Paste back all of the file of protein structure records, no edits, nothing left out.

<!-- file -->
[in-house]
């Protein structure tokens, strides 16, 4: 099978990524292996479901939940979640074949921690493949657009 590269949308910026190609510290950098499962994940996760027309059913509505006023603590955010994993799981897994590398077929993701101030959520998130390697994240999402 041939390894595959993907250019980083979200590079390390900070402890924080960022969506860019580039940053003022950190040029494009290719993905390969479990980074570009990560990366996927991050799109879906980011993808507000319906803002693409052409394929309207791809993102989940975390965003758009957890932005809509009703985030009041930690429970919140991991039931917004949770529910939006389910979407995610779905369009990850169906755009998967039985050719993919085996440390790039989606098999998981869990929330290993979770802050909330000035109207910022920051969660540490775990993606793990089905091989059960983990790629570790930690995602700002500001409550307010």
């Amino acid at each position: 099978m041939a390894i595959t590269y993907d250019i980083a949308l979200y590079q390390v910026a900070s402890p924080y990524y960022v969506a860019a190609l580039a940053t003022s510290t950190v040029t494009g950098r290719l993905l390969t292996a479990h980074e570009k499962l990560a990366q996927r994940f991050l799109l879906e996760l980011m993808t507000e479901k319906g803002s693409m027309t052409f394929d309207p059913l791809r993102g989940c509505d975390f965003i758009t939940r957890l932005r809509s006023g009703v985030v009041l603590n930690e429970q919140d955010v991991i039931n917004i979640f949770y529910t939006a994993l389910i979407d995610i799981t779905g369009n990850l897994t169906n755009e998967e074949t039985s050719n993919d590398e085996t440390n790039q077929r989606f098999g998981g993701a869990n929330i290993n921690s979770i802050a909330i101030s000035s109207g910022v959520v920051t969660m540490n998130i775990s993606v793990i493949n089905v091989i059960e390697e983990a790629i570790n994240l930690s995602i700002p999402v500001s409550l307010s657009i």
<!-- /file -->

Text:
[in-house]
């Protein structure tokens, strides 16, 4: 099978990524292996479901939940979640074949921690493949657009 590269949308910026190609510290950098499962994940996760027309059913509505006023603590955010994993799981897994590398077929993701101030959520998130390697994240999402 041939390894595959993907250019980083979200590079390390900070402890924080960022969506860019580039940053003022950190040029494009290719993905390969479990980074570009990560990366996927991050799109879906980011993808507000319906803002693409052409394929309207791809993102989940975390965003758009957890932005809509009703985030009041930690429970919140991991039931917004949770529910939006389910979407995610779905369009990850169906755009998967039985050719993919085996440390790039989606098999998981869990929330290993979770802050909330000035109207910022920051969660540490775990993606793990089905091989059960983990790629570790930690995602700002500001409550307010």
């Amino acid at each position: 099978m041939a390894i595959t590269y993907d250019i980083a949308l979200y590079q390390v910026a900070s402890p924080y990524y960022v969506a860019a190609l580039a940053t003022s510290t950190v040029t494009g950098r290719l993905l390969t292996a479990h980074e570009k499962l990560a990366q996927r994940f991050l799109l879906e996760l980011m993808t507000e479901k319906g803002s693409m027309t052409f394929d309207p059913l791809r993102g989940c509505d975390f965003i758009t939940r957890l932005r809509s006023g009703v985030v009041l603590n930690e429970q919140d955010v991991i039931n917004i979640f949770y529910t939006a994993l389910i979407d995610i799981t779905g369009n990850l897994t169906n755009e998967e074949t039985s050719n993919d590398e085996t440390n790039q077929r989606f098999g998981g993701a869990n929330i290993n921690s979770i802050a909330i101030s000035s109207g910022v959520v920051t969660m540490n998130i775990s993606v793990i493949n089905v091989i059960e390697e983990a790629i570790n994240l930690s995602i700002p999402v500001s409550l307010s657009i």